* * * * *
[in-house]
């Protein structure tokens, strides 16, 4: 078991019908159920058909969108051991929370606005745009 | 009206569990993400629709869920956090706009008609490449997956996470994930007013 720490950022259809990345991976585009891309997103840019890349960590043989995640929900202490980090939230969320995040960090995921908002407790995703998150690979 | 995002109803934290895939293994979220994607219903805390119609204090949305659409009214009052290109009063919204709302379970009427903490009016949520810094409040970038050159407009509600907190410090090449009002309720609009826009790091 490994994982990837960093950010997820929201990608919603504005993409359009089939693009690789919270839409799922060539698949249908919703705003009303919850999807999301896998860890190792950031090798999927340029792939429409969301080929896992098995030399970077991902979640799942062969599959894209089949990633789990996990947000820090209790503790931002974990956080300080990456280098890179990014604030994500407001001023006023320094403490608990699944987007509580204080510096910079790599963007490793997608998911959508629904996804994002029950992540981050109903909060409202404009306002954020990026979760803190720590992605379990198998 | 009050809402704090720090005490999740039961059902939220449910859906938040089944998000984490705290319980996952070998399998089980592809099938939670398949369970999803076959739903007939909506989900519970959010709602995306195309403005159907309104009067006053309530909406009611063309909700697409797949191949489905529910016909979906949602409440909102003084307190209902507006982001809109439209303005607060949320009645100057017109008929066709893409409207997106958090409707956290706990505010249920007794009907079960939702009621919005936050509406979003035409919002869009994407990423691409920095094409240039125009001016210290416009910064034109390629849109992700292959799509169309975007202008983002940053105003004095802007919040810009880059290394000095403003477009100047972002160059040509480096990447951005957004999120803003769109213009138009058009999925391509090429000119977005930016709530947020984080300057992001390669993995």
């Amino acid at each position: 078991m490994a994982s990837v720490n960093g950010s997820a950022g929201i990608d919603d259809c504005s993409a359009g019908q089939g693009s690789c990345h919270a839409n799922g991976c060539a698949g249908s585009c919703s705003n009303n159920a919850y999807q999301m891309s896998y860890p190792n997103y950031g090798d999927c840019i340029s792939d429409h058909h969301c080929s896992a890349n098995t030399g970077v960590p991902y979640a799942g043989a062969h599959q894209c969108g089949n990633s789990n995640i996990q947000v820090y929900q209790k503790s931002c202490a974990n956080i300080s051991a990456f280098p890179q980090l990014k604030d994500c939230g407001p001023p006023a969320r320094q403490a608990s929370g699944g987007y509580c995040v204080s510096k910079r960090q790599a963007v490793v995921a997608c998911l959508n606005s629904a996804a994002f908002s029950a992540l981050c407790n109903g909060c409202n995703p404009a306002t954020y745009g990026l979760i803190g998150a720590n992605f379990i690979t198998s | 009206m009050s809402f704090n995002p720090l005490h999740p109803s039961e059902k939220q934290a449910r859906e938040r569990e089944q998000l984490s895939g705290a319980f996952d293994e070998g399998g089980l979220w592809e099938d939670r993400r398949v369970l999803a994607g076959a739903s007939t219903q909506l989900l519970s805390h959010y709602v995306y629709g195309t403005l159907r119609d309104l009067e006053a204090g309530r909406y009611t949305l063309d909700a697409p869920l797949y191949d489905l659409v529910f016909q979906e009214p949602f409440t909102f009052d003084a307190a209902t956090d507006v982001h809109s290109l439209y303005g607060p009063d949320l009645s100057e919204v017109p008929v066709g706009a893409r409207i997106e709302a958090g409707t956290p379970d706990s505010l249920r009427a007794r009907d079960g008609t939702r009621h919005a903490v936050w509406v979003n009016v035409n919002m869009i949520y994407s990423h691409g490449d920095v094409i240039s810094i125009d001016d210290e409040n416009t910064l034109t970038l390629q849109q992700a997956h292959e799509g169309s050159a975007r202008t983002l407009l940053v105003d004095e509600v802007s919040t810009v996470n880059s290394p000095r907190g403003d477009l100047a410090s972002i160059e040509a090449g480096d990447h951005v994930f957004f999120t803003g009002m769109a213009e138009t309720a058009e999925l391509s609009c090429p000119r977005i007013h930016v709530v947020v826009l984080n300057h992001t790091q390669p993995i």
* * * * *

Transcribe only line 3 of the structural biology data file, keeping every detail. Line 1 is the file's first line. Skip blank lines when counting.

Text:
């Amino acid at each position: 078991m490994a994982s990837v720490n960093g950010s997820a950022g929201i990608d919603d259809c504005s993409a359009g019908q089939g693009s690789c990345h919270a839409n799922g991976c060539a698949g249908s585009c919703s705003n009303n159920a919850y999807q999301m891309s896998y860890p190792n997103y950031g090798d999927c840019i340029s792939d429409h058909h969301c080929s896992a890349n098995t030399g970077v960590p991902y979640a799942g043989a062969h599959q894209c969108g089949n990633s789990n995640i996990q947000v820090y929900q209790k503790s931002c202490a974990n956080i300080s051991a990456f280098p890179q980090l990014k604030d994500c939230g407001p001023p006023a969320r320094q403490a608990s929370g699944g987007y509580c995040v204080s510096k910079r960090q790599a963007v490793v995921a997608c998911l959508n606005s629904a996804a994002f908002s029950a992540l981050c407790n109903g909060c409202n995703p404009a306002t954020y745009g990026l979760i803190g998150a720590n992605f379990i690979t198998s | 009206m009050s809402f704090n995002p720090l005490h999740p109803s039961e059902k939220q934290a449910r859906e938040r569990e089944q998000l984490s895939g705290a319980f996952d293994e070998g399998g089980l979220w592809e099938d939670r993400r398949v369970l999803a994607g076959a739903s007939t219903q909506l989900l519970s805390h959010y709602v995306y629709g195309t403005l159907r119609d309104l009067e006053a204090g309530r909406y009611t949305l063309d909700a697409p869920l797949y191949d489905l659409v529910f016909q979906e009214p949602f409440t909102f009052d003084a307190a209902t956090d507006v982001h809109s290109l439209y303005g607060p009063d949320l009645s100057e919204v017109p008929v066709g706009a893409r409207i997106e709302a958090g409707t956290p379970d706990s505010l249920r009427a007794r009907d079960g008609t939702r009621h919005a903490v936050w509406v979003n009016v035409n919002m869009i949520y994407s990423h691409g490449d920095v094409i240039s810094i125009d001016d210290e409040n416009t910064l034109t970038l390629q849109q992700a997956h292959e799509g169309s050159a975007r202008t983002l407009l940053v105003d004095e509600v802007s919040t810009v996470n880059s290394p000095r907190g403003d477009l100047a410090s972002i160059e040509a090449g480096d990447h951005v994930f957004f999120t803003g009002m769109a213009e138009t309720a058009e999925l391509s609009c090429p000119r977005i007013h930016v709530v947020v826009l984080n300057h992001t790091q390669p993995i």